# Tactical configuration

$t$-design, $t$-$( v, k, \lambda )$-design on a $v$-set $S$

A $t$-design is a system of $k$-subsets (blocks) of the set $S$ such that every $t$-subset of elements of $S$ appears in exactly $\lambda$ blocks. The class of $2$-designs coincides with the class of balanced incomplete block designs (cf. Block design). The name tactical configuration is given to an incidence system in which every set is incident with exactly $k$ elements, while every element is incident with exactly $r$ sets. A $t$-design with $t = k$ is called trivial. If a $t$-design is not trivial, then

$$t + 1 \leq k \leq v - 1 - t.$$

Every $t$-design is an $s$-design for any $s \leq t$. The number $\lambda _ {s}$ of occurrences of an arbitrary $s$-subset in the blocks of a $t$-design is given by the formula

$$\lambda _ {s} = \ \left ( \begin{array}{c} k - s \\ t - s \end{array} \right ) ^ {-1} \left ( \begin{array}{c} v - s \\ t - s \end{array} \right ) \lambda ,\ \ 0 < s \leq t.$$

The condition that the $\lambda _ {s}$ be integers is a necessary condition for the existence of a $t$-design. In particular, for $t \geq 2$ every $t$-design is a balanced incomplete block design.

The main question concerning $t$-designs is the problem of their existence and construction. For a long time, for $t > 3$ only isolated examples were known; in particular $5$-$( 12, 6, 1)$- and $5$-$( 24, 8, 1)$-designs connected with the five-fold transitive Mathieu groups $M _ {12}$ and $M _ {24}$ (cf. Mathieu group), respectively. However, in the 1960s the connection between $t$-designs and coding theory (cf. Code) was discovered (see, for example,  and ), and, starting from vectors with $v$ non-zero coordinates, a way was shown of constructing a $t$-design belonging to a linear $( n, k)$-code, which is a $k$-dimensional vector subspace of an $n$-dimensional space over a finite field (see  and ).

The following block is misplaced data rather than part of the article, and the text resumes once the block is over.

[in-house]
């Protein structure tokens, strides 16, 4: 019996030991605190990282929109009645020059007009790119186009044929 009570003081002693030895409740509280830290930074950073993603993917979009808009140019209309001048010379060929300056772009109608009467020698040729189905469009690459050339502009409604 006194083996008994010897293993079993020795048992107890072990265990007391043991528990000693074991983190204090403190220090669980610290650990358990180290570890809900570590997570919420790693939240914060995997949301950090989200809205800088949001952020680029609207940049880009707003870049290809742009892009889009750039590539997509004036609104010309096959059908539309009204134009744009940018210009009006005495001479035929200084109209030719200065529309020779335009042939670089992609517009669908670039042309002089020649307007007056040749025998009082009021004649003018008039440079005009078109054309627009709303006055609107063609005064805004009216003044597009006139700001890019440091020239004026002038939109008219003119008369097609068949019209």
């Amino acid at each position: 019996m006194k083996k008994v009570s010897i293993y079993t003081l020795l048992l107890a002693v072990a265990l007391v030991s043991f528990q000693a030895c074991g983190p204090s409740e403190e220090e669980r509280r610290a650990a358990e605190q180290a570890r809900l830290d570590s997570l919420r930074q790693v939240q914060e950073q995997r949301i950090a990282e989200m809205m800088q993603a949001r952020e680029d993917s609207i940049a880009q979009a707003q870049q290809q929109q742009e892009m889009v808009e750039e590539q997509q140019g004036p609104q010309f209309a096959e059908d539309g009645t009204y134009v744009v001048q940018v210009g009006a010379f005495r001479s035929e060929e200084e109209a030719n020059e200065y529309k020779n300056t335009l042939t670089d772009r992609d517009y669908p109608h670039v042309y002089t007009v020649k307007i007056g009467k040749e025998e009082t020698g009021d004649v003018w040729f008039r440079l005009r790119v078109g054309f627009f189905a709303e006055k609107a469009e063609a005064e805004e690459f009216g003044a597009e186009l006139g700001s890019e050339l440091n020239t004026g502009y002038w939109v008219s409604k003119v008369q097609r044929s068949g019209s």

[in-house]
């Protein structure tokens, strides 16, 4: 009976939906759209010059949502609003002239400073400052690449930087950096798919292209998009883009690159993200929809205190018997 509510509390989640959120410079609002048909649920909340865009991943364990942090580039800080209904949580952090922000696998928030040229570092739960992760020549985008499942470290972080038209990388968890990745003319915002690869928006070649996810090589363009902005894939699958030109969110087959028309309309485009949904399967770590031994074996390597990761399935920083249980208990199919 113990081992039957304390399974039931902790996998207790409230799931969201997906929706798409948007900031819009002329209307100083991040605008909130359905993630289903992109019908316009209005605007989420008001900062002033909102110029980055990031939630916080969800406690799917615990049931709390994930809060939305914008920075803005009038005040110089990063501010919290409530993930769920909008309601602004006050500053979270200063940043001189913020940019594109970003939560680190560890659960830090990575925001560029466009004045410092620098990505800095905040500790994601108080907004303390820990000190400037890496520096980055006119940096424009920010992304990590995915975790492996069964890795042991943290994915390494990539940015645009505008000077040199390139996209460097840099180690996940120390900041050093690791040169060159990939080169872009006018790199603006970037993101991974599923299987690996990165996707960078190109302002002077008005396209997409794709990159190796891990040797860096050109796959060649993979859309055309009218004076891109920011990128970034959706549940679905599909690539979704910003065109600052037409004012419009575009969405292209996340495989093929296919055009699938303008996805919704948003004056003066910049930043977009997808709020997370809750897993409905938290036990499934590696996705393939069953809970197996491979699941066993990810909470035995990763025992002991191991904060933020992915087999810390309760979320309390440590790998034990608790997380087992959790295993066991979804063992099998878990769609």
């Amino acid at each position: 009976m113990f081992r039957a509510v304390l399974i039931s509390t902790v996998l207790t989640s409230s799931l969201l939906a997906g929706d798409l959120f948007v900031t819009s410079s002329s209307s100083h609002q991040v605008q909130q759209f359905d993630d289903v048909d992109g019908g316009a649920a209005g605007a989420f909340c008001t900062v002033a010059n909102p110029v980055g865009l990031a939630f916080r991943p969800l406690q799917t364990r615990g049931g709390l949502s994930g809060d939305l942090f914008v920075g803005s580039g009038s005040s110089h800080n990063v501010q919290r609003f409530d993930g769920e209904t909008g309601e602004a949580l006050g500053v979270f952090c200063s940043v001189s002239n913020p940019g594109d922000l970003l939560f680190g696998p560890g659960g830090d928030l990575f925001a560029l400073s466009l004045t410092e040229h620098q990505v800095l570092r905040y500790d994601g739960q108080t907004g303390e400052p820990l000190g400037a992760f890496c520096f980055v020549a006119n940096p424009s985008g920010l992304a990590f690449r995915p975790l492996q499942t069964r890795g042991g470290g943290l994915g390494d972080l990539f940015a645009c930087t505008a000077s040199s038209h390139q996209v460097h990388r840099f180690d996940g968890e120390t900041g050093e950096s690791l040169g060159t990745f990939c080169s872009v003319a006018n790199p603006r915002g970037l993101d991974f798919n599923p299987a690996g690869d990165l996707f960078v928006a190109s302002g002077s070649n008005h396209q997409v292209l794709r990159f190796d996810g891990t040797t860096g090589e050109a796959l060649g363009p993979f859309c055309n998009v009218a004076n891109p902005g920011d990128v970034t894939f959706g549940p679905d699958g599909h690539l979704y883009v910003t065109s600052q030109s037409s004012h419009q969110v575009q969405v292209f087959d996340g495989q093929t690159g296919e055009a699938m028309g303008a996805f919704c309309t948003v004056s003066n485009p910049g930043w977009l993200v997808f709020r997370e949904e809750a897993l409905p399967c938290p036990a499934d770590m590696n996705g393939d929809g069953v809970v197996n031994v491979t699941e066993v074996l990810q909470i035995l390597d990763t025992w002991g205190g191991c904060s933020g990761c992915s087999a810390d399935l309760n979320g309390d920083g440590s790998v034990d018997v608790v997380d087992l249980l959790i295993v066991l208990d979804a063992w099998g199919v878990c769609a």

It is well known that $t$-fold transitive groups other than the symmetric and the alternating groups lead to non-trivial $t$-designs; this yields a few infinite series of $3$-designs. With the help of ideas from group theory and geometry, infinite classes of $4$- and $5$-designs were also constructed (see for example ).

For the number $b$ of blocks in a $t$-design there is the inequality

$$\tag{* } b \geq \ \left \{ \begin{array}{ll} \left ( \begin{array}{c} v \\ s \end{array} \right ) & \textrm{ if } t = 2s, v \geq k + s, \\ 2 \left ( \begin{array}{c} v - 1 \\ s \end{array} \right ) & \textrm{ if } t = 2s + 1, v - 1 \geq k + s, \\ \end{array} \right.$$

generalizing the Fisher inequality $( b \geq v)$ for balanced incomplete block designs. In the case of equality in (*), the $t$-design is called tight. Tight $t$-designs generalize symmetric $2$-designs; in particular, for $t = 2s$ the set of intersection numbers of blocks in a tight $t$-design contains exactly $s$ different elements.

The tight $3$-designs are the Hadamard designs, i.e. they are the $3$-$( 4n, 2n, n- 1)$-designs, while for $s \geq 2$ there are no non-trivial tight $( 2s + 1)$-designs. From a given $t$-$( v, k, \lambda )$-design three other $t$-designs can be obtained: a) taking the complement in $S$ of each block; b) discarding an arbitrary element and all the blocks that contain it; and c) taking blocks containing an arbitrarily chosen element and removing it from them. The $t$-designs thus obtained are called, respectively, the complementary, the residual and the derived $t$-design with respect to the initial one. They are, respectively, a $t$-$( v, v- k, \lambda ^ {c} )$-design with

$$\lambda ^ {c} = \ \left ( \begin{array}{c} k \\ t \end{array} \right ) ^ {-1} \left ( \begin{array}{c} v - k \\ t \end{array} \right ) \lambda ,$$

a $( t - 1)$-$( v- 1, k, \lambda ^ {r} )$-design with

$$\lambda ^ {r} = ( v - k) ( k - t + 1) ^ {-1} \lambda$$

and a $( t - 1)$-$( v- 1, k- 1, \lambda )$-design.

How to Cite This Entry:
Tactical configuration. Encyclopedia of Mathematics. URL: http://encyclopediaofmath.org/index.php?title=Tactical_configuration&oldid=52231
This article was adapted from an original article by V.E. Tarakanov (originator), which appeared in Encyclopedia of Mathematics - ISBN 1402006098. See original article